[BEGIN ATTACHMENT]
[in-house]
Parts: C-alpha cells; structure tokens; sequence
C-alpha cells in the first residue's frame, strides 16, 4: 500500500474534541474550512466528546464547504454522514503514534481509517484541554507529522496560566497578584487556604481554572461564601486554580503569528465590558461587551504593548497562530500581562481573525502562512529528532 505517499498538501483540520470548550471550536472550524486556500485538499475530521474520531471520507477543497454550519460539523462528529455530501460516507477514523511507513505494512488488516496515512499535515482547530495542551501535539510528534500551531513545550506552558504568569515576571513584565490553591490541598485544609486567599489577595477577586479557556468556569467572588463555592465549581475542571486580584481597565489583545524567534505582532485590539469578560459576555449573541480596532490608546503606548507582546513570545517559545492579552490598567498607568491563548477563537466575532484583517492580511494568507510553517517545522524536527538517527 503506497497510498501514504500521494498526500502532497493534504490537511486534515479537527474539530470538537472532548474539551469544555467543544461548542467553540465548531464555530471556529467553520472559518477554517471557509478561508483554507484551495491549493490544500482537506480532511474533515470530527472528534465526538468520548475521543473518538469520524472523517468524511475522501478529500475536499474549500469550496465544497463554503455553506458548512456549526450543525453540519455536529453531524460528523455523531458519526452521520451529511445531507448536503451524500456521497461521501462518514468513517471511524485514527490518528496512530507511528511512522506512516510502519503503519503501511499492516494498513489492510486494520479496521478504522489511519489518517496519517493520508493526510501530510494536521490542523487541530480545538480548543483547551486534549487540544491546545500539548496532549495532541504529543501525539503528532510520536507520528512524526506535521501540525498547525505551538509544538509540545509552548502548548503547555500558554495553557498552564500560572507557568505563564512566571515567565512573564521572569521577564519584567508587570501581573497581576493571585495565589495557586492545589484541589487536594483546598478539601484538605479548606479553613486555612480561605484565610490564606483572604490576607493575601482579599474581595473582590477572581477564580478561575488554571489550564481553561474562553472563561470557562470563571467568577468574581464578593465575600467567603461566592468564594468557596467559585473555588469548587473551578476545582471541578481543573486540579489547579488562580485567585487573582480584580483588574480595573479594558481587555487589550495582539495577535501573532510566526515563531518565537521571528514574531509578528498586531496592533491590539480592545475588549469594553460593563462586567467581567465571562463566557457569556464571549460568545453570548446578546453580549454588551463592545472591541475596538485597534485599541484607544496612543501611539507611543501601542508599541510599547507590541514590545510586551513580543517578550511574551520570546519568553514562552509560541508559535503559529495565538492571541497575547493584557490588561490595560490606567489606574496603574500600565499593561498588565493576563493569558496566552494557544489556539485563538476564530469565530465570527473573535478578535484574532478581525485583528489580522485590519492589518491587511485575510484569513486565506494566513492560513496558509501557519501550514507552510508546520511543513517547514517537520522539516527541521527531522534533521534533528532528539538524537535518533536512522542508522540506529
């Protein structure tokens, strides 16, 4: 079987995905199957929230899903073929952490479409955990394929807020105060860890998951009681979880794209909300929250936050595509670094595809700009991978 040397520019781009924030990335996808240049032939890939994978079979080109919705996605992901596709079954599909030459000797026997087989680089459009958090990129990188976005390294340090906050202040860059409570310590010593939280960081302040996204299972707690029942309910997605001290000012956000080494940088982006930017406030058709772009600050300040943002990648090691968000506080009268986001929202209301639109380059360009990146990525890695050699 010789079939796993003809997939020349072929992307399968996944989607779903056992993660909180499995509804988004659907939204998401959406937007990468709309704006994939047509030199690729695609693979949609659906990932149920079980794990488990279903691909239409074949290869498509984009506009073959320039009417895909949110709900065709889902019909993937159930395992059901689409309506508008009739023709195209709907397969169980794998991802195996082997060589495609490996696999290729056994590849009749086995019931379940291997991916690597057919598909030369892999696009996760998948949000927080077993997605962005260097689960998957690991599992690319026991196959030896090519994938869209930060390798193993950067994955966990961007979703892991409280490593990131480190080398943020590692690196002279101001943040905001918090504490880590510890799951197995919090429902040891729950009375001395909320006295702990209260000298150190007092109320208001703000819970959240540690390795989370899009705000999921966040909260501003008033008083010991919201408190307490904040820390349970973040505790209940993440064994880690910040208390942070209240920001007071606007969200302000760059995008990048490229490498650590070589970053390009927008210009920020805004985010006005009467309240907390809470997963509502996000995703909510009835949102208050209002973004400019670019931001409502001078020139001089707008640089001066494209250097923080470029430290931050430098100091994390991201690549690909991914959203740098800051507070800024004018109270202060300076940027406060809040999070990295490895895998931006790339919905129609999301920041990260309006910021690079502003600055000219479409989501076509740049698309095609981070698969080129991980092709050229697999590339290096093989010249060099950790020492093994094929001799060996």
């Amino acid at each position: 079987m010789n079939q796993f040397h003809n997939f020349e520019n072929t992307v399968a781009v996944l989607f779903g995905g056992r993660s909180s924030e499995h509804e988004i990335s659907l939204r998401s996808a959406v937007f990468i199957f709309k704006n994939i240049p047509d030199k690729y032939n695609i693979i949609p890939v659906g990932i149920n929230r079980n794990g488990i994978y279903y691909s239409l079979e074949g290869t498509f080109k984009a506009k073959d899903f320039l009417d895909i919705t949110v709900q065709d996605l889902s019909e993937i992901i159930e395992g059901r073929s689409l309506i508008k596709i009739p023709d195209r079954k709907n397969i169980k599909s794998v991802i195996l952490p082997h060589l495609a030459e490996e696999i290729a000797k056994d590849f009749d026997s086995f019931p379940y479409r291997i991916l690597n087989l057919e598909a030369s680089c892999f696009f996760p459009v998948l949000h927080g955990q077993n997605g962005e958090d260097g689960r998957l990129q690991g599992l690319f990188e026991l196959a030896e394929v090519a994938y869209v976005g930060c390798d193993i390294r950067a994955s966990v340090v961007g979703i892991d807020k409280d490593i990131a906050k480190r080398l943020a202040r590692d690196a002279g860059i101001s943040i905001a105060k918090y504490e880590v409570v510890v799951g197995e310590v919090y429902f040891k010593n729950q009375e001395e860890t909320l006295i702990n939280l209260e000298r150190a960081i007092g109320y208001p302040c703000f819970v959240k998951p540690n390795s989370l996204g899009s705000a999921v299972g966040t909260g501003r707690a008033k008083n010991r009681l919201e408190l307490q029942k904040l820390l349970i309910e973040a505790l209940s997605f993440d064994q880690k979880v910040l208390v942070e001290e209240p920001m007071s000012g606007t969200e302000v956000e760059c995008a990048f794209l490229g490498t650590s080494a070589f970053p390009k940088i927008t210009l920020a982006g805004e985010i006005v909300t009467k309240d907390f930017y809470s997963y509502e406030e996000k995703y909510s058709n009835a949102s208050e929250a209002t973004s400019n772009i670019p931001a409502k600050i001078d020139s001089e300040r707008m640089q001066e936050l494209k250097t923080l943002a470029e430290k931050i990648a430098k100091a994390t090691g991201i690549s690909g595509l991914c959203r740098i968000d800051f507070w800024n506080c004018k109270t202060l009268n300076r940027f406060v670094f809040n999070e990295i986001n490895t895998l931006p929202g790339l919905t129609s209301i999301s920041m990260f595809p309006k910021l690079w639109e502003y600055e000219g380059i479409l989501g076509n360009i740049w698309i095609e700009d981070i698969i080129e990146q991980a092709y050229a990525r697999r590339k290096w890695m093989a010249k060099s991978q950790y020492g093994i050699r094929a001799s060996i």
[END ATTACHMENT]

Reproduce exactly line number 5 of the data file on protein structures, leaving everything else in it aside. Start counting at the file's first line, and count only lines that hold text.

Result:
């Amino acid at each position: 079987m010789n079939q796993f040397h003809n997939f020349e520019n072929t992307v399968a781009v996944l989607f779903g995905g056992r993660s909180s924030e499995h509804e988004i990335s659907l939204r998401s996808a959406v937007f990468i199957f709309k704006n994939i240049p047509d030199k690729y032939n695609i693979i949609p890939v659906g990932i149920n929230r079980n794990g488990i994978y279903y691909s239409l079979e074949g290869t498509f080109k984009a506009k073959d899903f320039l009417d895909i919705t949110v709900q065709d996605l889902s019909e993937i992901i159930e395992g059901r073929s689409l309506i508008k596709i009739p023709d195209r079954k709907n397969i169980k599909s794998v991802i195996l952490p082997h060589l495609a030459e490996e696999i290729a000797k056994d590849f009749d026997s086995f019931p379940y479409r291997i991916l690597n087989l057919e598909a030369s680089c892999f696009f996760p459009v998948l949000h927080g955990q077993n997605g962005e958090d260097g689960r998957l990129q690991g599992l690319f990188e026991l196959a030896e394929v090519a994938y869209v976005g930060c390798d193993i390294r950067a994955s966990v340090v961007g979703i892991d807020k409280d490593i990131a906050k480190r080398l943020a202040r590692d690196a002279g860059i101001s943040i905001a105060k918090y504490e880590v409570v510890v799951g197995e310590v919090y429902f040891k010593n729950q009375e001395e860890t909320l006295i702990n939280l209260e000298r150190a960081i007092g109320y208001p302040c703000f819970v959240k998951p540690n390795s989370l996204g899009s705000a999921v299972g966040t909260g501003r707690a008033k008083n010991r009681l919201e408190l307490q029942k904040l820390l349970i309910e973040a505790l209940s997605f993440d064994q880690k979880v910040l208390v942070e001290e209240p920001m007071s000012g606007t969200e302000v956000e760059c995008a990048f794209l490229g490498t650590s080494a070589f970053p390009k940088i927008t210009l920020a982006g805004e985010i006005v909300t009467k309240d907390f930017y809470s997963y509502e406030e996000k995703y909510s058709n009835a949102s208050e929250a209002t973004s400019n772009i670019p931001a409502k600050i001078d020139s001089e300040r707008m640089q001066e936050l494209k250097t923080l943002a470029e430290k931050i990648a430098k100091a994390t090691g991201i690549s690909g595509l991914c959203r740098i968000d800051f507070w800024n506080c004018k109270t202060l009268n300076r940027f406060v670094f809040n999070e990295i986001n490895t895998l931006p929202g790339l919905t129609s209301i999301s920041m990260f595809p309006k910021l690079w639109e502003y600055e000219g380059i479409l989501g076509n360009i740049w698309i095609e700009d981070i698969i080129e990146q991980a092709y050229a990525r697999r590339k290096w890695m093989a010249k060099s991978q950790y020492g093994i050699r094929a001799s060996i």